Baltic Marine Environment
Protection Commission

 

Baltic Marine Environment
Protection Commission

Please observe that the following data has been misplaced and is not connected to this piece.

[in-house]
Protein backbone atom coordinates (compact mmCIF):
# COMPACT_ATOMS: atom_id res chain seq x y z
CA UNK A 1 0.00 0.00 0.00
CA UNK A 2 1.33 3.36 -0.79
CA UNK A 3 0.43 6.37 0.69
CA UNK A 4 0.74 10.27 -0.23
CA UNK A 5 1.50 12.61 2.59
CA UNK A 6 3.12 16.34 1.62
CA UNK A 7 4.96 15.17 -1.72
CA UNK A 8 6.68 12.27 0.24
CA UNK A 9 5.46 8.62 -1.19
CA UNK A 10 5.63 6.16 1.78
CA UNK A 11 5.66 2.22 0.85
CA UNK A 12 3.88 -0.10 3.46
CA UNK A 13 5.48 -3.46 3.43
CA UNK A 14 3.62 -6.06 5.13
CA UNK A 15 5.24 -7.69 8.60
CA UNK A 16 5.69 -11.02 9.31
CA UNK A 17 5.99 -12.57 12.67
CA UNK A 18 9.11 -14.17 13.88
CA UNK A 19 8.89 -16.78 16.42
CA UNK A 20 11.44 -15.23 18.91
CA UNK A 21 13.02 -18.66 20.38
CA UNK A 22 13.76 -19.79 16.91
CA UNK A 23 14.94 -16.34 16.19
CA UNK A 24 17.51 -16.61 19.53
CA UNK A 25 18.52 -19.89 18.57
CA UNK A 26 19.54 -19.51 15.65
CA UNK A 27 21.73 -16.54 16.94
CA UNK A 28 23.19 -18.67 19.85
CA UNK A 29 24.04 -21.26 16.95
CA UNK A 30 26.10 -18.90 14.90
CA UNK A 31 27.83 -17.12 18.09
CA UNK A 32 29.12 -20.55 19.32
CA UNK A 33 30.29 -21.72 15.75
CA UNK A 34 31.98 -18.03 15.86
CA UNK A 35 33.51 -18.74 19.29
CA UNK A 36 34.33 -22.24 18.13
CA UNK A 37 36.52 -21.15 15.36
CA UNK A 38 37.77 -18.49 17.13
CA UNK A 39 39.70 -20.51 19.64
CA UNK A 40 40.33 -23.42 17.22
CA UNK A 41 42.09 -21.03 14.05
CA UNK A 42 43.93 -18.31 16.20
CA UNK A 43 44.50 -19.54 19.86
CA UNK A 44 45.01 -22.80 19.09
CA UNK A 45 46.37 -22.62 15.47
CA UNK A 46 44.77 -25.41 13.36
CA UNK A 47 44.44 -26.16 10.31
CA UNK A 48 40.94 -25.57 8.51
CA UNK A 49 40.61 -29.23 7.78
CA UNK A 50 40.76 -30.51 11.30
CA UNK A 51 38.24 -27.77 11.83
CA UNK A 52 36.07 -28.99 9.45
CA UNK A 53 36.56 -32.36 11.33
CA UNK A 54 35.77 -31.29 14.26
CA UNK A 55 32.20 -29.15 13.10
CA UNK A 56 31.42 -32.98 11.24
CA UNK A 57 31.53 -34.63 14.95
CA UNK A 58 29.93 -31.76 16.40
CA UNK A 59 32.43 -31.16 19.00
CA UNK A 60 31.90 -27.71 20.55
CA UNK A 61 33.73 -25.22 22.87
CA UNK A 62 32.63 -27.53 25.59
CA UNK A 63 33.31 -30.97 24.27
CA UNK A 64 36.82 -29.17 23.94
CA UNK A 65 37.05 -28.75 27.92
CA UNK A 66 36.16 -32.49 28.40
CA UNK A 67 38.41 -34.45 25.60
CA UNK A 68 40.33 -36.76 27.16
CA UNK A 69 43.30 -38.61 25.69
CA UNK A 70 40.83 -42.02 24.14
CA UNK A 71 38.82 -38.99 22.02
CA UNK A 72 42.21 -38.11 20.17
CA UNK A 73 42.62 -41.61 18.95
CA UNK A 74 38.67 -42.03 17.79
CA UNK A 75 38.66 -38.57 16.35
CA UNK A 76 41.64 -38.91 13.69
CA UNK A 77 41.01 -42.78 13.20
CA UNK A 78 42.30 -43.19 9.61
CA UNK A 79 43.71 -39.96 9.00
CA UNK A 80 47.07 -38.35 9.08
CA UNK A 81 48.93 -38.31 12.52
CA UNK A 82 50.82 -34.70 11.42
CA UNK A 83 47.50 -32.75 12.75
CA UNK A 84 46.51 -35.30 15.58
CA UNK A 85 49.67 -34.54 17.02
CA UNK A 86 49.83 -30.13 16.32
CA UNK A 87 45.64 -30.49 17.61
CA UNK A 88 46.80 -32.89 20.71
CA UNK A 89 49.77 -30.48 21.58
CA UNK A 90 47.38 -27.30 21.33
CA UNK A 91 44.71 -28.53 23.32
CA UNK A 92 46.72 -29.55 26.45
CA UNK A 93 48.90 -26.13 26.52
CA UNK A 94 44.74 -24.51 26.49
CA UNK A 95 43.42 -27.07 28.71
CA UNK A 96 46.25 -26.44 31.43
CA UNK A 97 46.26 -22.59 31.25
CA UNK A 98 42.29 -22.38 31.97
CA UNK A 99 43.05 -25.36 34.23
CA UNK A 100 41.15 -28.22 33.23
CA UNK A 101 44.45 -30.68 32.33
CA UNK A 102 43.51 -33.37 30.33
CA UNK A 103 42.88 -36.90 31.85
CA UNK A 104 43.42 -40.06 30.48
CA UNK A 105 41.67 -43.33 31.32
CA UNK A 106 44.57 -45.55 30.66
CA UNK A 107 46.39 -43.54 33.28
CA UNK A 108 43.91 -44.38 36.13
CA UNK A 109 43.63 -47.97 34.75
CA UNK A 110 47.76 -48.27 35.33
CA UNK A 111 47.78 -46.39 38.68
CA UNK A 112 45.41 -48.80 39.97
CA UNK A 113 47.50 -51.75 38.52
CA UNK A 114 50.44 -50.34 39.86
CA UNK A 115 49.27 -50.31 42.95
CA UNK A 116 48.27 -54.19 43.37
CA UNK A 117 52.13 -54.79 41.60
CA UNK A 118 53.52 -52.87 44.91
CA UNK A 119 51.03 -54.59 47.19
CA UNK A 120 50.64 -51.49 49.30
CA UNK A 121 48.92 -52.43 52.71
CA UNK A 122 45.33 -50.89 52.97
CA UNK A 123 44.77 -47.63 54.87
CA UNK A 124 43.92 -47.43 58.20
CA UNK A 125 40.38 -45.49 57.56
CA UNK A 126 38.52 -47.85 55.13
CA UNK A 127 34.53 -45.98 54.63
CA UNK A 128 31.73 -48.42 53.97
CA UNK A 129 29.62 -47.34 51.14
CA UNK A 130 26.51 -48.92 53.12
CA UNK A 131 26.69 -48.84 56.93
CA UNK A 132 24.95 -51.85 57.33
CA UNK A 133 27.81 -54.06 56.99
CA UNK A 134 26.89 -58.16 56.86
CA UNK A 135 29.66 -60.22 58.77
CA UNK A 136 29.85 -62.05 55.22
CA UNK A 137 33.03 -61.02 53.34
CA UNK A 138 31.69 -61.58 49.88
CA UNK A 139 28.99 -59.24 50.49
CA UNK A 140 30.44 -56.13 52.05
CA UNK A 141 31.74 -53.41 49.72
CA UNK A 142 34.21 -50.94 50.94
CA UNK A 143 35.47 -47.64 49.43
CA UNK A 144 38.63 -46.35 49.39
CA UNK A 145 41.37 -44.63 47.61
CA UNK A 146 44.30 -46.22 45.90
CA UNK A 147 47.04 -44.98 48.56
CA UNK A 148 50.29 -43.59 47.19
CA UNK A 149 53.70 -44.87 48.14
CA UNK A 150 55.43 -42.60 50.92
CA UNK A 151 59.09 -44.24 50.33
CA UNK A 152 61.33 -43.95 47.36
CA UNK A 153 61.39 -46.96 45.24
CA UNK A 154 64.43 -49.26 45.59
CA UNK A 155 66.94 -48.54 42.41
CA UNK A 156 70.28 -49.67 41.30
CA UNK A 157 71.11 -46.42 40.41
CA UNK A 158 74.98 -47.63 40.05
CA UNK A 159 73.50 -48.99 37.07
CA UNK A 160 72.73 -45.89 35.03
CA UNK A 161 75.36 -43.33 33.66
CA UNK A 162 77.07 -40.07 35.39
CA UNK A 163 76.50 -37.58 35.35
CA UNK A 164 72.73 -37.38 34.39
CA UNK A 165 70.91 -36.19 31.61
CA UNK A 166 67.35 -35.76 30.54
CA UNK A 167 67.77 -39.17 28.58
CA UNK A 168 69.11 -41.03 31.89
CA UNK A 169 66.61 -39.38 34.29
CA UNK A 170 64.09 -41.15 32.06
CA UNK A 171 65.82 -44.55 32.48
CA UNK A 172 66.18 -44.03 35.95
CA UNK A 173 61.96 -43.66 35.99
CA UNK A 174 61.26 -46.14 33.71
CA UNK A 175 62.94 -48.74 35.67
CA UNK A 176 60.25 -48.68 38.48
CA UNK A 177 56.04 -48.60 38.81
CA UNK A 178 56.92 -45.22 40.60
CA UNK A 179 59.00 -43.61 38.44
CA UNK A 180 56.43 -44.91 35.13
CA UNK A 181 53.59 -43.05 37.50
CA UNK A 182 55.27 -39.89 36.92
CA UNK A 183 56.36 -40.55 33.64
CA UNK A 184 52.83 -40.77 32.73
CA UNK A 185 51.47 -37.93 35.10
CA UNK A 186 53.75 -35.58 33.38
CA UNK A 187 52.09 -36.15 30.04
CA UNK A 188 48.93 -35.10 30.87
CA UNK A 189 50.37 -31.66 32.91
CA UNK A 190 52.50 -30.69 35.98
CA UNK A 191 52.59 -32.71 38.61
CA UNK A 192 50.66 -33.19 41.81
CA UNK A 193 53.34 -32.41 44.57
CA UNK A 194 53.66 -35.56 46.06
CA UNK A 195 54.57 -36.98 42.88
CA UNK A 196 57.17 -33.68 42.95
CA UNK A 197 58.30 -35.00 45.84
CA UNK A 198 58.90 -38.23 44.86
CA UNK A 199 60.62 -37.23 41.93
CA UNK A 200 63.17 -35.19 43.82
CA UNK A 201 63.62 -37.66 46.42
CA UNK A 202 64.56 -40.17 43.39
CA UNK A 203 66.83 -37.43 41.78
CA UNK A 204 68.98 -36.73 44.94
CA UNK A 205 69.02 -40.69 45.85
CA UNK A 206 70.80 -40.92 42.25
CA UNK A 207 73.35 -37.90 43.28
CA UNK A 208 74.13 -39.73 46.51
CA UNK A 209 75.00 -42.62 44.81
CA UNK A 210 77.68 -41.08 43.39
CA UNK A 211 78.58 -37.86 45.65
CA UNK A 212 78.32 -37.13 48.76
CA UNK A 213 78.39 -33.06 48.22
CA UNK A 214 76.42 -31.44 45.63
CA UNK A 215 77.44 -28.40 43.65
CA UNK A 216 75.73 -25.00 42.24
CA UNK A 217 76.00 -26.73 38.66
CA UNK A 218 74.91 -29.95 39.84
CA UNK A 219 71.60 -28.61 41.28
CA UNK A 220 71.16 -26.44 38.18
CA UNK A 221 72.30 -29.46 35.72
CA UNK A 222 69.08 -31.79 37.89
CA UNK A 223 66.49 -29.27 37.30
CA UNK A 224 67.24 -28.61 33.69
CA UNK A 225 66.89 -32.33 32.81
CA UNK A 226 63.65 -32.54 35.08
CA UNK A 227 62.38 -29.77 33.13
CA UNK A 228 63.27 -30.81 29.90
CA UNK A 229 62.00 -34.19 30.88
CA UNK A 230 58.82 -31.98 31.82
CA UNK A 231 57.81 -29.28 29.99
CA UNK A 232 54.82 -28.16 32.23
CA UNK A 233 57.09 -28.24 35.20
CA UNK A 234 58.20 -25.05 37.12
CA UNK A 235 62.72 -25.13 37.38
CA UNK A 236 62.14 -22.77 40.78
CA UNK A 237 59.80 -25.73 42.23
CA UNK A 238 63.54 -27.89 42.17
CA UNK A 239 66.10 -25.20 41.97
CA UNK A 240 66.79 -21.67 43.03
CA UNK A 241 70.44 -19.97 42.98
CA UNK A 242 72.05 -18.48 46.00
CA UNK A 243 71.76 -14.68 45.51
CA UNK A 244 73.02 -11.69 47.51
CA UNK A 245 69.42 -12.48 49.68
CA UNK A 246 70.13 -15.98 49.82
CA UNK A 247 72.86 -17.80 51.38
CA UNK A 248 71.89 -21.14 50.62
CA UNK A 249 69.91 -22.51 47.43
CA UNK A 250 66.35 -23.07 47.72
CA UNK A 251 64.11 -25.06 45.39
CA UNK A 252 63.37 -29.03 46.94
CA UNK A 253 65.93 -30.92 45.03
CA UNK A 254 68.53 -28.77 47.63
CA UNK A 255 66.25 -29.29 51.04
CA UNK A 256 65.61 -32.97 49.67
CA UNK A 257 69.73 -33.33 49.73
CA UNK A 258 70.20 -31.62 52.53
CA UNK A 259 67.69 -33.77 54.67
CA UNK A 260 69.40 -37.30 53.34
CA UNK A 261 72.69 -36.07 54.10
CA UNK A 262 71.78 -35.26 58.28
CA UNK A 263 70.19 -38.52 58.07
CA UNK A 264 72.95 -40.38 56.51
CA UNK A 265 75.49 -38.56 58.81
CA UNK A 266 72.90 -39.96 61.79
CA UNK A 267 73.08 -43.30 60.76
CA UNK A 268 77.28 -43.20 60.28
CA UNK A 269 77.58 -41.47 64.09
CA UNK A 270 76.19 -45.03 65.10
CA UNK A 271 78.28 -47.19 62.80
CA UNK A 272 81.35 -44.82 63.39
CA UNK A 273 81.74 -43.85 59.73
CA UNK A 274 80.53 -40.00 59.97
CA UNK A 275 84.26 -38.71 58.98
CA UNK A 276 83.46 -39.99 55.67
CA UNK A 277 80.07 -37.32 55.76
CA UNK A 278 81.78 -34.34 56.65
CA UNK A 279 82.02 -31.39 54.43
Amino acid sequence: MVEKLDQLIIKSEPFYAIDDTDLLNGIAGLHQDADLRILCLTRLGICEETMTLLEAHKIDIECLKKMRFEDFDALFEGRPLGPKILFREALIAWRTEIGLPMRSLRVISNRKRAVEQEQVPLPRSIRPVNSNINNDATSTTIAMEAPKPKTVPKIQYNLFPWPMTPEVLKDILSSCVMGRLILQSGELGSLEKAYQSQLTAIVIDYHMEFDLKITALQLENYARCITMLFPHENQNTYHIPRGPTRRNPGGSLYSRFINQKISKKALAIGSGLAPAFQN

Major Baltic Sea policies reviewed ahead of HELCOM Ministerial Meeting